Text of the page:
Challenging a DUI Breath Test in Georgia

In Georgia, if you are found driving with a blood alcohol level of .08% or higher, you can be charged with DUI per se. This is a different type of DUI than a DUI less safe. In a less safe DUI case, the prosecution has to show that you had enough alcohol in your system to make you a less safe driver than you would have been without alcohol. This is usually alleged by showing that someone was involved in an accident, was driving erratically, or was doing something while driving that clearly demonstrated that he or she was “less safe” than a reasonable, sober person behind the wheel.

DUI Less Safe vs. DUI Per Se

There is a different burden of proof in a DUI per se case. All the prosecution has to show in this type of DUI is that your blood alcohol level was .08% or higher.  However, in order to do that, they will need to get a sample of your blood, breath, urine, or another bodily substance. Most often, they will choose to make you do a breath test on the Intoxilyzer machine, which is different from the hand-held machine that officers use at the scene.

It is worth noting that you do not have to perform the breath test. If you choose not to take the test, then your license will be suspended as a matter of law. However, it may give the police less evidence to use against you, so I usually recommend refusing the breath test altogether.

Challenging Breath Alcohol Test Results in Court

If you do submit to a breath test and the results indicate a blood alcohol level of .08% or higher, challenging the results will be very difficult. However, there are ways to attack it, and I routinely make these arguments in DUI cases. The following are a few ways to contest the results of a breath test in court:

1) Argue that the Intoxilyzer was not properly functioning at the time of the test. I keep the machine’s operation manual in my office, and in every DUI per se case, I request the police department’s records to see if the machine was properly calibrated and tested and whether the officer using it was properly trained in its operation.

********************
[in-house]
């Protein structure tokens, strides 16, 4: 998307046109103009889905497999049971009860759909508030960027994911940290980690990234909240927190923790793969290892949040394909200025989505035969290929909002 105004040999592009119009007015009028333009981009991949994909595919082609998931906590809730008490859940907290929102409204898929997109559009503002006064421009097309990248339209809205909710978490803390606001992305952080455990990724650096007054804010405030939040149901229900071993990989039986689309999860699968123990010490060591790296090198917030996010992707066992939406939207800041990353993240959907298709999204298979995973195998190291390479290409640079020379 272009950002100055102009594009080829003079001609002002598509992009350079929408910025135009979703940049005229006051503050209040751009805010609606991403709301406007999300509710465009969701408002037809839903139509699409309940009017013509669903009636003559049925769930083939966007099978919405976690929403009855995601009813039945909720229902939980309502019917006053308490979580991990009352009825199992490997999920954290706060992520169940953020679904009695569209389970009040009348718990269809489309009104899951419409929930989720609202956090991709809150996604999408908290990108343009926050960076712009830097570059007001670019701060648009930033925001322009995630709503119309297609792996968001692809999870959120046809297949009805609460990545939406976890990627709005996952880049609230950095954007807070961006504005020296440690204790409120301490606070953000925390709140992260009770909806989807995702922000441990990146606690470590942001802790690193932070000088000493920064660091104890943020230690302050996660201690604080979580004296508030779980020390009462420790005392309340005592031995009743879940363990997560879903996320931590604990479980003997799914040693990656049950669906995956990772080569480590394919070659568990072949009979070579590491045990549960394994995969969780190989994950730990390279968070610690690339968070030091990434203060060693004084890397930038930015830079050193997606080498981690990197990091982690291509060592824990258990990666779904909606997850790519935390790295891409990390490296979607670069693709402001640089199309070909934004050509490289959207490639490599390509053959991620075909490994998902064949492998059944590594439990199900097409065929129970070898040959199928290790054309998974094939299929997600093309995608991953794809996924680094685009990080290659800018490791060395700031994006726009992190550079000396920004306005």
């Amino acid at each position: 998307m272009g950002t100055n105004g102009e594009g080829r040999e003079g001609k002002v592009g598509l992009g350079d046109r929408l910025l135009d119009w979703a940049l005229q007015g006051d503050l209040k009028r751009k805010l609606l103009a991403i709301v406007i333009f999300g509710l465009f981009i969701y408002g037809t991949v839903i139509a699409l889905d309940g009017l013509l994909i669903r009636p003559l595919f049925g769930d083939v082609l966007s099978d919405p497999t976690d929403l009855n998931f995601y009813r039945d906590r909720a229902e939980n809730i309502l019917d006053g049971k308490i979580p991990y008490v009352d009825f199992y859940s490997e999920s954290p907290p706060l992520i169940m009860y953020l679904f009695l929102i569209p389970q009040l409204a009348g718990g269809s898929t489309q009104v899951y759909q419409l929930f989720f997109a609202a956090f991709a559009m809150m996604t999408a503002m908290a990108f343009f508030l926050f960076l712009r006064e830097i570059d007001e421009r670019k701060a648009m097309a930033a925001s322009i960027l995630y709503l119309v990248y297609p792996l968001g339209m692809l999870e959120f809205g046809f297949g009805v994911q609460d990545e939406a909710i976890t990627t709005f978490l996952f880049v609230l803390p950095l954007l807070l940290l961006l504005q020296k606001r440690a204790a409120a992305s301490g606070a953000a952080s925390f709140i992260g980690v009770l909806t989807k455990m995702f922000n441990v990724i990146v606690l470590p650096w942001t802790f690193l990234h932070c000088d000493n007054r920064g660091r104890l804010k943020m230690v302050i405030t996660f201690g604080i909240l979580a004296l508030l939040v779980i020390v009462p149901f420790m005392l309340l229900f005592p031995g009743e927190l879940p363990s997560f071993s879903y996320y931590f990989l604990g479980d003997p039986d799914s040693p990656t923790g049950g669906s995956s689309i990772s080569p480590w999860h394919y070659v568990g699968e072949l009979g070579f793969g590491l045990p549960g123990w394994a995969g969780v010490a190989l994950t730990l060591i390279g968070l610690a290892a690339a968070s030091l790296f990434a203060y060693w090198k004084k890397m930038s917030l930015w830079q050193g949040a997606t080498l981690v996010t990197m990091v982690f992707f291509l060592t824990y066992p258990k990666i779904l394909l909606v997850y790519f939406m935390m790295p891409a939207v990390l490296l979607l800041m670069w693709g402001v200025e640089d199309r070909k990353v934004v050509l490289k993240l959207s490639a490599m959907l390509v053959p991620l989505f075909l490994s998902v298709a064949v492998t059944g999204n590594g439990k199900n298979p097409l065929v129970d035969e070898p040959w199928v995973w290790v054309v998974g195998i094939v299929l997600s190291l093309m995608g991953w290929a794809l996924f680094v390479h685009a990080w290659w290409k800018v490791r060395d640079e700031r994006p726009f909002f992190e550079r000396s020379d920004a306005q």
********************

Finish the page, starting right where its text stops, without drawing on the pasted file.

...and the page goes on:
2) Argue that residual mouth alcohol caused the test results to be inaccurate. If you had been drinking alcohol shortly before you were arrested, then some of that alcohol may be present in your mouth but not in your bloodstream. Therefore, a breath test would show an inexact and exaggerated blood alcohol content, because it would register the alcohol residue that is in your mouth.

3) Argue that you did not know that you had the right to refuse the breath test. By law, officers have to read you the Implied Consent warning prior to requesting you to take the breath test. This warning makes it clear that you have a choice of whether or not to do the breath test. However, many officers will basically tell you that you have to submit to it or try to pressure you into taking the test. If you did not know you could refuse the test or your felt coerced into doing it, then the results can be dismissed.

More about DUI in Georgia

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